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Study co-authored by Jonathan Gerber shows COVID-19 vaccines reduce harmful inflammation

Vaccination against COVID-19 was linked to reduced inflammation in response to SARS-CoV-2 infection, according to a paper co-authored by UMass Chan Medical School researcher Jonathan M. Gerber, MD. The multicenter trial, which included an analysis of biomarkers that regulate the immune response, known as cytokines and chemokines, was published in The Lancet Microbe.

“This gave some insight into why vaccines may result in less severe disease and particularly help to prevent life-threatening complications of COVID,” said Dr. Gerber, the Eleanor Eustis Farrington Chair in Cancer Research, professor of medicine and molecular, cell & cancer biology, and director of the UMass Cancer Center. Gerber is also chief of the Division of Hematology & Oncology in the Department of Medicine.

The 21 biomarkers measured in blood samples of study participants with COVID-19 who were seen in an outpatient setting help fight off infection but also contribute to inflammation. 

“Many of the complications of COVID are the inflammatory response that the body has to the virus,” said Gerber. “When you look at people who have had very, very severe infections, and particularly those who have died from COVID, they had overwhelming inflammation, particularly in the lungs.”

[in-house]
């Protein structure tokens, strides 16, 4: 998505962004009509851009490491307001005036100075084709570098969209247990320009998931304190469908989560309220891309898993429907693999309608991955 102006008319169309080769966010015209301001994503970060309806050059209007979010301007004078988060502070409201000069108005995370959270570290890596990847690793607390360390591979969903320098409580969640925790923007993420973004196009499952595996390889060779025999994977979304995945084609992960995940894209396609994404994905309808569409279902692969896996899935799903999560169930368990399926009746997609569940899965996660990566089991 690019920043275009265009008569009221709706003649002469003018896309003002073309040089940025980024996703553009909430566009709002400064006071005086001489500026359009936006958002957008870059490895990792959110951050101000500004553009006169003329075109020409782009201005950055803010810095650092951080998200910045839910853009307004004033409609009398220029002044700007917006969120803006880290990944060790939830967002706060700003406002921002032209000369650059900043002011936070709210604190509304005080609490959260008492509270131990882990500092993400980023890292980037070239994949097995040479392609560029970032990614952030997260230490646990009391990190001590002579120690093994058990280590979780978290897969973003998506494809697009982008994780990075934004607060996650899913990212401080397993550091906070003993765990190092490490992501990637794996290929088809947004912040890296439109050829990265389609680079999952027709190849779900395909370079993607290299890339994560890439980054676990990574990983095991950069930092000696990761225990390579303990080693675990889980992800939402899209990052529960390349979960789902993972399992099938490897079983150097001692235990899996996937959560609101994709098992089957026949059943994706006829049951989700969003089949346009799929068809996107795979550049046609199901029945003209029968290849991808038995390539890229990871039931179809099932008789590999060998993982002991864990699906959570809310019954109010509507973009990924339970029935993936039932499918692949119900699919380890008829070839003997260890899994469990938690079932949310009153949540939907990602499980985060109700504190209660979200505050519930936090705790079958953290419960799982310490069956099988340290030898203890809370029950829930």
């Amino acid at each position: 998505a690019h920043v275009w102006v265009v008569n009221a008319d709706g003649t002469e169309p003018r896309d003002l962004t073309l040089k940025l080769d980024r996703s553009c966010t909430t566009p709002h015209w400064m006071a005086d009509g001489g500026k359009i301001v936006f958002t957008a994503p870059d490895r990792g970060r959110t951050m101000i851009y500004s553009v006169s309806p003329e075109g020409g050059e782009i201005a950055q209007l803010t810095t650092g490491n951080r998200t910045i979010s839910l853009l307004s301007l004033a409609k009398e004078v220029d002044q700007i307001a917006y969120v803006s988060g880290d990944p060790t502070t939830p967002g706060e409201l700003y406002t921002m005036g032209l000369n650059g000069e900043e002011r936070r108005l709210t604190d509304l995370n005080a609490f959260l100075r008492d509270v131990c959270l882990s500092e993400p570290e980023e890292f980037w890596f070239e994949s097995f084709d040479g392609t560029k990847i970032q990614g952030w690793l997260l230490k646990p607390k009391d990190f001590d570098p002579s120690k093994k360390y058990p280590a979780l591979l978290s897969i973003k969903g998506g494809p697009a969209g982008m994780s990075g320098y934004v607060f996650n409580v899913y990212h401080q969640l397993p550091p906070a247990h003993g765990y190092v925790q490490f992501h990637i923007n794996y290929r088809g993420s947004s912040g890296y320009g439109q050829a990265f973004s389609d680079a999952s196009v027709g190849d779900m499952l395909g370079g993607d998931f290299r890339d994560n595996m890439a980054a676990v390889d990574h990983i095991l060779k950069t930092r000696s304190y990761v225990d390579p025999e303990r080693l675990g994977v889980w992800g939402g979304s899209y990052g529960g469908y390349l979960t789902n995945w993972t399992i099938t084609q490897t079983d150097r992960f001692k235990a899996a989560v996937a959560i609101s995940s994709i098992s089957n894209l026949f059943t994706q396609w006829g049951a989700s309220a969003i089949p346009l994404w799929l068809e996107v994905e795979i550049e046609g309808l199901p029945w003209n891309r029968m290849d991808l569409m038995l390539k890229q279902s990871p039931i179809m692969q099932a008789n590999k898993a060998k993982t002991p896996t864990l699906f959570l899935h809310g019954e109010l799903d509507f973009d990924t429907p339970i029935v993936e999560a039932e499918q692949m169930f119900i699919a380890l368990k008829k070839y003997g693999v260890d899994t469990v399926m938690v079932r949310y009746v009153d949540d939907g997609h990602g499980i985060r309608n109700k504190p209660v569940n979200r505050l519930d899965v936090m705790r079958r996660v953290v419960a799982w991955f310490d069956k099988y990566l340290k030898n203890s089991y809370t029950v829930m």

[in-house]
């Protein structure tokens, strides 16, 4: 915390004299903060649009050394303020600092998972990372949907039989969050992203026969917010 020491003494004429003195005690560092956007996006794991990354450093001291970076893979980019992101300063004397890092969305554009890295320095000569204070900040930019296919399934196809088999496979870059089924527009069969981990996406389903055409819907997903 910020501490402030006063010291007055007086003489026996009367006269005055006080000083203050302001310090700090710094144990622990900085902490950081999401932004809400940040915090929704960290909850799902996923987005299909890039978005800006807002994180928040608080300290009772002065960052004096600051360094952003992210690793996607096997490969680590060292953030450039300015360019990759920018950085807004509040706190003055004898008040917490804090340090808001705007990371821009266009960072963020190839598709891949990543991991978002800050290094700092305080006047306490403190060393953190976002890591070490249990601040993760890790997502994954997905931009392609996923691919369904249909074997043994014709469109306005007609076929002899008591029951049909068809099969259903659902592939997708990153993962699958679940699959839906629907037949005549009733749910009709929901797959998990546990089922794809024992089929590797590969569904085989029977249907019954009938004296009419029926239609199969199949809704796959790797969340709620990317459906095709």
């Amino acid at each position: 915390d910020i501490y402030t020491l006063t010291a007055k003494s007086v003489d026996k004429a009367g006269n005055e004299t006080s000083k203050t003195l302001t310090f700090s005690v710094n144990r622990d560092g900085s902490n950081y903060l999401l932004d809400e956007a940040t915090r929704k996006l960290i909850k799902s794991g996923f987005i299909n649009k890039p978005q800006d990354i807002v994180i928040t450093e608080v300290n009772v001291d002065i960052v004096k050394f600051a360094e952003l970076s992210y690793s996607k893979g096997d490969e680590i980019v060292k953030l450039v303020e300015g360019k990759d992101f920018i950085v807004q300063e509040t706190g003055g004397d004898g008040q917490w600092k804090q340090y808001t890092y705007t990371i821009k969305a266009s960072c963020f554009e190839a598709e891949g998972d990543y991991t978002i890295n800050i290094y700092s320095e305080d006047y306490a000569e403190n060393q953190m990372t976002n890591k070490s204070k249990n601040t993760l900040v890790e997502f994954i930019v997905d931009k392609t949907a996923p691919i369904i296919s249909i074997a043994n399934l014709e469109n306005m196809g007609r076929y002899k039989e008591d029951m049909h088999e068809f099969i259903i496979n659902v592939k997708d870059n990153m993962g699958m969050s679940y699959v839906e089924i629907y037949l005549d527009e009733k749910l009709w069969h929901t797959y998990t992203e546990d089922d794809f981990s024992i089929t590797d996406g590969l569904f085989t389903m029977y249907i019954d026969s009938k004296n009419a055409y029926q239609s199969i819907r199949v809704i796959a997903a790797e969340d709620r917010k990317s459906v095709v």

Gerber explained that if the infection is contained or neutralized quickly in the body, then there isn’t as much need for an intense immune response, so there is less likelihood of out-of-control inflammation and resulting damage.

In the longitudinal, prospective cohort study, blood samples from 882 patients who were enrolled at 23 outpatient sites in the United States between late June 2020 and late September 2021 were collected at screening, 14 days later and at 90 days. Patients had SARS-CoV-2 infection primarily from the alpha strain in the earlier days of the trial, or the delta strain later during the study period. 

The vast majority, 78 percent, were unvaccinated; 6 percent were partially vaccinated; and 16 percent were fully vaccinated at baseline.

After adjusting for variables, concentrations of many inflammation biomarkers were significantly lower among the fully vaccinated group than among the unvaccinated group at screening, when viral loads were relatively high. On day 90, fully vaccinated participants had approximately 20 percent lower concentrations of certain inflammatory biomarkers than unvaccinated participants. All participants showed decreased cytokine and chemokine concentration over time.

According to Gerber, the study offers insight first into why people who weren’t vaccinated were more likely to be sicker or die from COVID, namely because of an out-of-control immune response. Second, he said, is that people who took a more prolonged time to clear the infection suffered a lot of lingering damage from that inflammatory response, even after they cleared out the virus. And the third possible insight, although there wasn’t data from this project to support it yet, is that the dynamics of the inflammatory response may give clues into why some people develop long COVID.

“In these more persistent types of illnesses, even after the virus is cleared, it may have triggered some longer-lived inflammatory response,” said Gerber.